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Faculty Fall 2019: Judith Sierra-Rivera, PhD

Vulnerable Males: Feminist and Sovereign Performances of Heterosexual Masculinity in the Caribbean

Assistant Professor of Spanish and Latina/o Studies

Vulnerable Males: Feminist and Sovereign Performances of Heterosexual Masculinity in the Caribbean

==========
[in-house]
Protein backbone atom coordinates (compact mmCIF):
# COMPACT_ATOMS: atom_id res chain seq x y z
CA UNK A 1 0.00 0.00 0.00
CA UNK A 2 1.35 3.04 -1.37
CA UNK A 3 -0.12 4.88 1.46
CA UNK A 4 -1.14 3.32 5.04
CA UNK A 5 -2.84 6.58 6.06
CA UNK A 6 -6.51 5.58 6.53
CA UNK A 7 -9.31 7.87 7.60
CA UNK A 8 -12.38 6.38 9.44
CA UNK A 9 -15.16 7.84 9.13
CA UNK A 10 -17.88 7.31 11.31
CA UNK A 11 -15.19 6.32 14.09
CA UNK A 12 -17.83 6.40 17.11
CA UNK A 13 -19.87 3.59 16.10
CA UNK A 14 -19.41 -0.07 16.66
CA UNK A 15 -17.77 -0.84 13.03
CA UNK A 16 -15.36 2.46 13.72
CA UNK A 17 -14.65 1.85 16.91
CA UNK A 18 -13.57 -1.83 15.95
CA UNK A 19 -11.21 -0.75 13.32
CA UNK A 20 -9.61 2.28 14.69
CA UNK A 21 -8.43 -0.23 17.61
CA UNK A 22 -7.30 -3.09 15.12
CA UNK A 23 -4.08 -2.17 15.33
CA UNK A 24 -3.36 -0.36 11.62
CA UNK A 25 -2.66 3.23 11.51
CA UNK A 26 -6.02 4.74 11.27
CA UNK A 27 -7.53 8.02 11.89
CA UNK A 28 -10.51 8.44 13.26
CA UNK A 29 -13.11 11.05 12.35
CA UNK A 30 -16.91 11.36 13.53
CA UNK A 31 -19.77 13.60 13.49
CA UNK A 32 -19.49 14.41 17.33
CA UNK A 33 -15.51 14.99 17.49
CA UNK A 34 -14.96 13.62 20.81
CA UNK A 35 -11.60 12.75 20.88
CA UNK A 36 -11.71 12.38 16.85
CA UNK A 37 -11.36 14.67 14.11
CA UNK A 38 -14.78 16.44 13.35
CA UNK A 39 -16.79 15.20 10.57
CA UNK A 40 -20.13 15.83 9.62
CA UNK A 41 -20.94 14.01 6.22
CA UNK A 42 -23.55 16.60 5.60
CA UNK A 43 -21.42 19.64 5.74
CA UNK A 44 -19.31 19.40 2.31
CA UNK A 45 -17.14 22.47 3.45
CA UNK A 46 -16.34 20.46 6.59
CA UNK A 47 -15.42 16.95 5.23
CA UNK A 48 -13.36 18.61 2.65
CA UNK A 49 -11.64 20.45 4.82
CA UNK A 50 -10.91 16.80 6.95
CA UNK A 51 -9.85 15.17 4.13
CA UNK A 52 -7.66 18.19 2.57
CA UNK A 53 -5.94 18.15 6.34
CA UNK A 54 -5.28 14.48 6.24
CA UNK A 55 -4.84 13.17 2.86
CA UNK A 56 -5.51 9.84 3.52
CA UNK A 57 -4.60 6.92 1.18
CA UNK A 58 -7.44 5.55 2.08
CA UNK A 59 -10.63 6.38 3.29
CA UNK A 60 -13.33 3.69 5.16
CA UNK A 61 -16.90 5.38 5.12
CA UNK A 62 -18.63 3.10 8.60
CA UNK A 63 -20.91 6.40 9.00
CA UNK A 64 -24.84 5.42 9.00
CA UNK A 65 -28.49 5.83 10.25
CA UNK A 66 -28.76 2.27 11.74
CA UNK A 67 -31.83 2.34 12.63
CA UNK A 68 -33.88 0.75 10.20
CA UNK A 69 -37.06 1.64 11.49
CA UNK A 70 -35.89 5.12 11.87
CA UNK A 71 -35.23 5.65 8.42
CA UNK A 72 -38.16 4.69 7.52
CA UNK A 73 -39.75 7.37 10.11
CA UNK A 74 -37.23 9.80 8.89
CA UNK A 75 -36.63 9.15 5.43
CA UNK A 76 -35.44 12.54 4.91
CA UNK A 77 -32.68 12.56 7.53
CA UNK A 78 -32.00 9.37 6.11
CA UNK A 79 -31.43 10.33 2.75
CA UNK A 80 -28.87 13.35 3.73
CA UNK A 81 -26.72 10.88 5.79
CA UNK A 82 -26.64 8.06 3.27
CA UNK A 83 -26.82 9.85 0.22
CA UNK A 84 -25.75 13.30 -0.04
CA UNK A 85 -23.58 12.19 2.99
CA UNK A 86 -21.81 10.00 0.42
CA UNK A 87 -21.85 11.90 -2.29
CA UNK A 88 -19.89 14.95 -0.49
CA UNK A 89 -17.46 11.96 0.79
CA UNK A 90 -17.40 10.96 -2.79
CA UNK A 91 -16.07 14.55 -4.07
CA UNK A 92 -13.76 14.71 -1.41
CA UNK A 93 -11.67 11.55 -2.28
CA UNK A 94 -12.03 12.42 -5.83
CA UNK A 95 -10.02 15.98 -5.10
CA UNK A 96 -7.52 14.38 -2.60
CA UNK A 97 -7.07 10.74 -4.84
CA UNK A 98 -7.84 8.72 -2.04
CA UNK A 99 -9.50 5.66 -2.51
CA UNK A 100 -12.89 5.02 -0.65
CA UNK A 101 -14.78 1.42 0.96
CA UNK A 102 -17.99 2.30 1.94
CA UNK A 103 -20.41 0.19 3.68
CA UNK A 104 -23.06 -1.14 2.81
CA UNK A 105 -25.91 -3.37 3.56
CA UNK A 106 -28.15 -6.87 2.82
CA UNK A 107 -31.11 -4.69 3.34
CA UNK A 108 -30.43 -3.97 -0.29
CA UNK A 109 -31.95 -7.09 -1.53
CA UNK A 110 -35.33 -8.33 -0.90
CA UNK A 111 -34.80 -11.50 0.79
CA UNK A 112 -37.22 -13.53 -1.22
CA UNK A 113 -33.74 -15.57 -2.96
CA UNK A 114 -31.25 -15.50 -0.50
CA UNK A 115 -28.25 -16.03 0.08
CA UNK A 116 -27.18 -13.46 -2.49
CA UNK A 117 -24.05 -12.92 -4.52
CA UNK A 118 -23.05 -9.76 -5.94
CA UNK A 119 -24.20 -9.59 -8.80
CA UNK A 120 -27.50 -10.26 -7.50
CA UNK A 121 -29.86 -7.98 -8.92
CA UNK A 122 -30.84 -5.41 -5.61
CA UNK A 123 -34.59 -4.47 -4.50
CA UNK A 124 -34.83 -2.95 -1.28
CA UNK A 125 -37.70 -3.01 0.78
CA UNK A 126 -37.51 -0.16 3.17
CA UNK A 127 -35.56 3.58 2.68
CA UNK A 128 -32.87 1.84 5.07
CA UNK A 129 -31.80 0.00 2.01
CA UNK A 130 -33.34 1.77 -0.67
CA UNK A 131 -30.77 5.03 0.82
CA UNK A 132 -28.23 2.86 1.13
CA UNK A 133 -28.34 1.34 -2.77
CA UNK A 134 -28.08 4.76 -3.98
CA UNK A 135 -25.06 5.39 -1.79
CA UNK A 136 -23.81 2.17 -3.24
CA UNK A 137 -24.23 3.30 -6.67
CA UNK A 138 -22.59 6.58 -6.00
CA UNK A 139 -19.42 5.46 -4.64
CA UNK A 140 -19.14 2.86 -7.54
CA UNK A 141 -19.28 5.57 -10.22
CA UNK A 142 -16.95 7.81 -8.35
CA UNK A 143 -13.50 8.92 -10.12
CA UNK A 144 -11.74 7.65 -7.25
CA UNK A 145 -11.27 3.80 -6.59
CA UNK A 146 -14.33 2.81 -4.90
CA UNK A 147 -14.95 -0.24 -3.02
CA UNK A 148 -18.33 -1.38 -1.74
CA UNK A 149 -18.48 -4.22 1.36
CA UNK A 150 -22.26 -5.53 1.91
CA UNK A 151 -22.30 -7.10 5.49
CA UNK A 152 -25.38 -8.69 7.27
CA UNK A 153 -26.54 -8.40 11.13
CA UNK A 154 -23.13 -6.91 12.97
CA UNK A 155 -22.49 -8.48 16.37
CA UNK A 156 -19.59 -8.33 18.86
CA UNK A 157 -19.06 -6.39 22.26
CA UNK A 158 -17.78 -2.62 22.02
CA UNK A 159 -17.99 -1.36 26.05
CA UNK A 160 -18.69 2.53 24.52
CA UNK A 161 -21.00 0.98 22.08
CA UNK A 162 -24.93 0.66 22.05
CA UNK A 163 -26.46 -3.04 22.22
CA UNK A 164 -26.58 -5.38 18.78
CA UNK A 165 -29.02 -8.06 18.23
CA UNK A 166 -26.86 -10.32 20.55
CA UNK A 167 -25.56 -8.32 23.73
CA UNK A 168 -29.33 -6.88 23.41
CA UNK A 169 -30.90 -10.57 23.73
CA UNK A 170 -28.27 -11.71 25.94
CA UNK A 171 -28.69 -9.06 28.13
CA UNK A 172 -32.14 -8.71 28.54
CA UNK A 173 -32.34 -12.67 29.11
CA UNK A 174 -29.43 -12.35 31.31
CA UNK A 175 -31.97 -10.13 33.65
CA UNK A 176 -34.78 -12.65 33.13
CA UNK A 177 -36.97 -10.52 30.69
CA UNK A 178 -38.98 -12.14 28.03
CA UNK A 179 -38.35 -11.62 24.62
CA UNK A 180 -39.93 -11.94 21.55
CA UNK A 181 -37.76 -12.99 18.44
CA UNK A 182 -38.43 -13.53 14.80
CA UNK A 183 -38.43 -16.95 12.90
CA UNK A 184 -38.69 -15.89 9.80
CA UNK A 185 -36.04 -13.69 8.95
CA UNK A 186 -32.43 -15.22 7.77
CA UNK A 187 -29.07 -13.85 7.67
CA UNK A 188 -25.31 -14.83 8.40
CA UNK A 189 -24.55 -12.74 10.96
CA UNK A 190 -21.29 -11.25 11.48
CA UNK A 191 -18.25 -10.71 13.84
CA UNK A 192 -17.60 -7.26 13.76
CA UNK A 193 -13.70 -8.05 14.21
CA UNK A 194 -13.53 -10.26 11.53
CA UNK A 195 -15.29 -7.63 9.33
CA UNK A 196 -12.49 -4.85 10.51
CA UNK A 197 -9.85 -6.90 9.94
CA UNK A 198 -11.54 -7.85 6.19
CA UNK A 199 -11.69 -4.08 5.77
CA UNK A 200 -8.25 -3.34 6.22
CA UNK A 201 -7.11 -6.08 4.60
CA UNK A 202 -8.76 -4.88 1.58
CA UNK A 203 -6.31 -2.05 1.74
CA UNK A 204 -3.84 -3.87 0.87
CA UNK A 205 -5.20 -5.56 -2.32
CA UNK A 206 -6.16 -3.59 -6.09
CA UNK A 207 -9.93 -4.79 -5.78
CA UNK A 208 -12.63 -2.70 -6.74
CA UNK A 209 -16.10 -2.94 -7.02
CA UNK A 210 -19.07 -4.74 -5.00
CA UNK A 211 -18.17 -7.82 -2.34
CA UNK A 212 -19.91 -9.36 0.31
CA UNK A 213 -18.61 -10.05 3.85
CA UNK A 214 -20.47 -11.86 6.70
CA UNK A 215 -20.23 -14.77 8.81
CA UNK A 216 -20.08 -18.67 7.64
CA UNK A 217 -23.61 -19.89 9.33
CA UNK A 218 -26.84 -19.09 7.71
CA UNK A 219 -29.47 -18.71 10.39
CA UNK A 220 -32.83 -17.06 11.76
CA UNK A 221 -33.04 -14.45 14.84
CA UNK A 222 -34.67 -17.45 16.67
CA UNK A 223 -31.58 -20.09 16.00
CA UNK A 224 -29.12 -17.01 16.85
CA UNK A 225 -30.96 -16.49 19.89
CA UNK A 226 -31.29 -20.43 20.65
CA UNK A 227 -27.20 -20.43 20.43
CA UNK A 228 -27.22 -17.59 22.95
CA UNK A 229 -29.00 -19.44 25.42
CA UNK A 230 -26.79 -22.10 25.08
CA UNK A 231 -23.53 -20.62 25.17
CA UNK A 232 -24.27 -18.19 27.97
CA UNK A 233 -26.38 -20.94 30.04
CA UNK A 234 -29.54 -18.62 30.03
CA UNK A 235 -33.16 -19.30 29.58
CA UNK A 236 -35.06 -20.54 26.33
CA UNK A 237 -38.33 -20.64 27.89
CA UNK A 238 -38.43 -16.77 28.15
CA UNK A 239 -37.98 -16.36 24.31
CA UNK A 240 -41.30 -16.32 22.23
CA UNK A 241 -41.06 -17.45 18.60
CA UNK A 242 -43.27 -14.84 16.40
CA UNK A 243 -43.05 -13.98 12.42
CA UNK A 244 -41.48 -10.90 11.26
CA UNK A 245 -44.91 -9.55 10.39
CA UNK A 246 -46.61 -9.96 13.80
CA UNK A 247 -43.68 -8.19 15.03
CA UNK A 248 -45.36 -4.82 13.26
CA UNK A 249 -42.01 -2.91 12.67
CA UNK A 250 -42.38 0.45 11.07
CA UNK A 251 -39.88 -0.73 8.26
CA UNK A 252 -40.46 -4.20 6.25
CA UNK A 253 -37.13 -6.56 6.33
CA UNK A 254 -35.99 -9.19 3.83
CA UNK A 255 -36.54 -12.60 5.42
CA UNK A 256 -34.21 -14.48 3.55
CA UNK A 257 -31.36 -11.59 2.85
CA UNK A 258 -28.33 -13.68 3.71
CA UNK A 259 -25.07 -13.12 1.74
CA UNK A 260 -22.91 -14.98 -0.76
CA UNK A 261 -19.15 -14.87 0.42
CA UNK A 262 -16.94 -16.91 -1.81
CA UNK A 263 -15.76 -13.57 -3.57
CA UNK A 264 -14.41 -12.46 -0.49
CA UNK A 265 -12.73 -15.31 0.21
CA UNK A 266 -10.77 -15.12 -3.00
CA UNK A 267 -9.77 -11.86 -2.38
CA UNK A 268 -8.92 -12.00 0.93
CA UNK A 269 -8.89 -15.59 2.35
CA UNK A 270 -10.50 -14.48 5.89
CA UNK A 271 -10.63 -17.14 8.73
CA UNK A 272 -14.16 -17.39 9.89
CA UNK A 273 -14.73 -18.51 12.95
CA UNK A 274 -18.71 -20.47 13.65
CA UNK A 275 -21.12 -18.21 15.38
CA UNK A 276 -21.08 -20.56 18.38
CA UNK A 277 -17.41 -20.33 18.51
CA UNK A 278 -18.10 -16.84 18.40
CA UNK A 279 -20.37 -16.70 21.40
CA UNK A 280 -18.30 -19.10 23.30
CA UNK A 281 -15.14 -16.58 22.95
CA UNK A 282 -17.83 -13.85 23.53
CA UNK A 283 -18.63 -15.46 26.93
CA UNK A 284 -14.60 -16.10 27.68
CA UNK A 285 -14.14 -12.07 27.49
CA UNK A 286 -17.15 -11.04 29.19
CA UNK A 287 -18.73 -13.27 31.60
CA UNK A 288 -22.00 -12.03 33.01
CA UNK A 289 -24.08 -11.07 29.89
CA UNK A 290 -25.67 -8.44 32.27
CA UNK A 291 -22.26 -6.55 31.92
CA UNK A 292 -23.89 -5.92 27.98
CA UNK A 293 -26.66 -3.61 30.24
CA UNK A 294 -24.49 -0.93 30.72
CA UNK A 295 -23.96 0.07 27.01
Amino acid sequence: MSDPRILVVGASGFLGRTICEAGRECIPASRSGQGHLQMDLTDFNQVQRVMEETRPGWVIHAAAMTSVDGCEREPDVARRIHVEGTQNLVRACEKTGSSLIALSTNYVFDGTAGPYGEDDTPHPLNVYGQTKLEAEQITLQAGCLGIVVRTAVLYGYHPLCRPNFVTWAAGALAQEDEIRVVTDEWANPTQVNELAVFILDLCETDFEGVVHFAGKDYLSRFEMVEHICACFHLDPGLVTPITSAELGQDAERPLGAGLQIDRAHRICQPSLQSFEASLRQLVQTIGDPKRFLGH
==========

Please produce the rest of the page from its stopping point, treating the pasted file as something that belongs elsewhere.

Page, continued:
My research project focuses on Caribbean heterosexual males that (un)willingly speak, feel, and pose in such a way that emotionally opens them up and moves them toward empowered communities integrated by gender and sexual differences, where they become a minority. If, as African American feminist bell hooks has established, the most radical action men can take against patriarchy is “to choose life over death” (2004, xvii), then I argue that many vulnerable male subjects practice a feminist sovereignty, that is, a freedom that rejects the male privilege to dominate and annihilate others. In my study, I conceive vulnerability as a series of political tactics that actively move bodies away from violent structures. It is in this movement that a different idea of a sovereign Caribbean geography can also emerge. In dialogue with "vulnerability," I understand sovereignty as a native category that matters for those who use the concept because they feel dispossessed of freedom, but also as a normative ideal that Western nation-states have imposed on (post)colonial societies. In the literary and visual materials I study, whenever a heterosexual man challenges machismo, there is a previous experience in which inhabiting vulnerability has been more effective than violence to advance an anticolonialist agenda and sovereign communities.